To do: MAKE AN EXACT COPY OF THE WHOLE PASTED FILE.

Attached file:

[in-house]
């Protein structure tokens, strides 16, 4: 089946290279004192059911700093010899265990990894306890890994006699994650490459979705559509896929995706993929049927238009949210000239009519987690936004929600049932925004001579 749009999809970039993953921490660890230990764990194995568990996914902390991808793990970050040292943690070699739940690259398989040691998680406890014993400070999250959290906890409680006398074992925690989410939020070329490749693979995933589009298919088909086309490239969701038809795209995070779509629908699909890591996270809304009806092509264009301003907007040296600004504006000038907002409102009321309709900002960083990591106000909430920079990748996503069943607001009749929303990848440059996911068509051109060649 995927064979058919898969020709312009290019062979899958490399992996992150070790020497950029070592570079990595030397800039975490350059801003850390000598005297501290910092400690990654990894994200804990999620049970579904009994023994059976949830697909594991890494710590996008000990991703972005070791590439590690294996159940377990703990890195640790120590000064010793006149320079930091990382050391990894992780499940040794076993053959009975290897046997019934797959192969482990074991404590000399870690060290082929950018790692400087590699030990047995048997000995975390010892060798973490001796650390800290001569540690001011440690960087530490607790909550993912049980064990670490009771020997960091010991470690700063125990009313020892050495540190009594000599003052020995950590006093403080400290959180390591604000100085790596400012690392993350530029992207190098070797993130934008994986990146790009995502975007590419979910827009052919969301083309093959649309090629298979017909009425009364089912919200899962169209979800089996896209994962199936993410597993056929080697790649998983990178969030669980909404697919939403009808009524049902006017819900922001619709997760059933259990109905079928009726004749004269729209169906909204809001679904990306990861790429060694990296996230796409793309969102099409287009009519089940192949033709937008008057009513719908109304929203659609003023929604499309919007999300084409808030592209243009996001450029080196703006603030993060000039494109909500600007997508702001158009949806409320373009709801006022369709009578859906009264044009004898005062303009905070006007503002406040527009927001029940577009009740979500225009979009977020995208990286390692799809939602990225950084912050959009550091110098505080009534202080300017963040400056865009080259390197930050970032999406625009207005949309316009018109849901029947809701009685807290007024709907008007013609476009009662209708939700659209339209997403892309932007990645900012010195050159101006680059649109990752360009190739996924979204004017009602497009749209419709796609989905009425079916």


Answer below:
[in-house]
């Protein structure tokens, strides 16, 4: 089946290279004192059911700093010899265990990894306890890994006699994650490459979705559509896929995706993929049927238009949210000239009519987690936004929600049932925004001579 749009999809970039993953921490660890230990764990194995568990996914902390991808793990970050040292943690070699739940690259398989040691998680406890014993400070999250959290906890409680006398074992925690989410939020070329490749693979995933589009298919088909086309490239969701038809795209995070779509629908699909890591996270809304009806092509264009301003907007040296600004504006000038907002409102009321309709900002960083990591106000909430920079990748996503069943607001009749929303990848440059996911068509051109060649 995927064979058919898969020709312009290019062979899958490399992996992150070790020497950029070592570079990595030397800039975490350059801003850390000598005297501290910092400690990654990894994200804990999620049970579904009994023994059976949830697909594991890494710590996008000990991703972005070791590439590690294996159940377990703990890195640790120590000064010793006149320079930091990382050391990894992780499940040794076993053959009975290897046997019934797959192969482990074991404590000399870690060290082929950018790692400087590699030990047995048997000995975390010892060798973490001796650390800290001569540690001011440690960087530490607790909550993912049980064990670490009771020997960091010991470690700063125990009313020892050495540190009594000599003052020995950590006093403080400290959180390591604000100085790596400012690392993350530029992207190098070797993130934008994986990146790009995502975007590419979910827009052919969301083309093959649309090629298979017909009425009364089912919200899962169209979800089996896209994962199936993410597993056929080697790649998983990178969030669980909404697919939403009808009524049902006017819900922001619709997760059933259990109905079928009726004749004269729209169906909204809001679904990306990861790429060694990296996230796409793309969102099409287009009519089940192949033709937008008057009513719908109304929203659609003023929604499309919007999300084409808030592209243009996001450029080196703006603030993060000039494109909500600007997508702001158009949806409320373009709801006022369709009578859906009264044009004898005062303009905070006007503002406040527009927001029940577009009740979500225009979009977020995208990286390692799809939602990225950084912050959009550091110098505080009534202080300017963040400056865009080259390197930050970032999406625009207005949309316009018109849901029947809701009685807290007024709907008007013609476009009662209708939700659209339209997403892309932007990645900012010195050159101006680059649109990752360009190739996924979204004017009602497009749209419709796609989905009425079916």